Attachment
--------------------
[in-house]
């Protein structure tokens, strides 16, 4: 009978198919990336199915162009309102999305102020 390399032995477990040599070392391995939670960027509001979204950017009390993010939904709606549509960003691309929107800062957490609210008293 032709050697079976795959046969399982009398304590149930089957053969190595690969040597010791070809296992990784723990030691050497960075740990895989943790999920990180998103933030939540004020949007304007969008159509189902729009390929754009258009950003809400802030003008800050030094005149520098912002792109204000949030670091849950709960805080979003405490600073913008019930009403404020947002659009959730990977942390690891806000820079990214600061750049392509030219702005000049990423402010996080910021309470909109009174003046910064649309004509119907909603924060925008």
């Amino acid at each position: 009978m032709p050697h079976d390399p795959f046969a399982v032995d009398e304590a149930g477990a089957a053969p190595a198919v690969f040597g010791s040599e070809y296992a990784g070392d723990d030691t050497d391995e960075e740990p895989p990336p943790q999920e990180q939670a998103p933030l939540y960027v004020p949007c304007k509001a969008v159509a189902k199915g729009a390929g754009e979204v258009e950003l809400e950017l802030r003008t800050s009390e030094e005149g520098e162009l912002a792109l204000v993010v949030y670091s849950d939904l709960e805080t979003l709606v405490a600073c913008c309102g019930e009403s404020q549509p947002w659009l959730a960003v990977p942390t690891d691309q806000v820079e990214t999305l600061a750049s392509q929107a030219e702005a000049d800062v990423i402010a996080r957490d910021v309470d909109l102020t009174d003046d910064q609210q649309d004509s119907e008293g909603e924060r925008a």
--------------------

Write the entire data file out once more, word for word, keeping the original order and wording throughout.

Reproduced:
[in-house]
């Protein structure tokens, strides 16, 4: 009978198919990336199915162009309102999305102020 390399032995477990040599070392391995939670960027509001979204950017009390993010939904709606549509960003691309929107800062957490609210008293 032709050697079976795959046969399982009398304590149930089957053969190595690969040597010791070809296992990784723990030691050497960075740990895989943790999920990180998103933030939540004020949007304007969008159509189902729009390929754009258009950003809400802030003008800050030094005149520098912002792109204000949030670091849950709960805080979003405490600073913008019930009403404020947002659009959730990977942390690891806000820079990214600061750049392509030219702005000049990423402010996080910021309470909109009174003046910064649309004509119907909603924060925008």
């Amino acid at each position: 009978m032709p050697h079976d390399p795959f046969a399982v032995d009398e304590a149930g477990a089957a053969p190595a198919v690969f040597g010791s040599e070809y296992a990784g070392d723990d030691t050497d391995e960075e740990p895989p990336p943790q999920e990180q939670a998103p933030l939540y960027v004020p949007c304007k509001a969008v159509a189902k199915g729009a390929g754009e979204v258009e950003l809400e950017l802030r003008t800050s009390e030094e005149g520098e162009l912002a792109l204000v993010v949030y670091s849950d939904l709960e805080t979003l709606v405490a600073c913008c309102g019930e009403s404020q549509p947002w659009l959730a960003v990977p942390t690891d691309q806000v820079e990214t999305l600061a750049s392509q929107a030219e702005a000049d800062v990423i402010a996080r957490d910021v309470d909109l102020t009174d003046d910064q609210q649309d004509s119907e008293g909603e924060r925008a």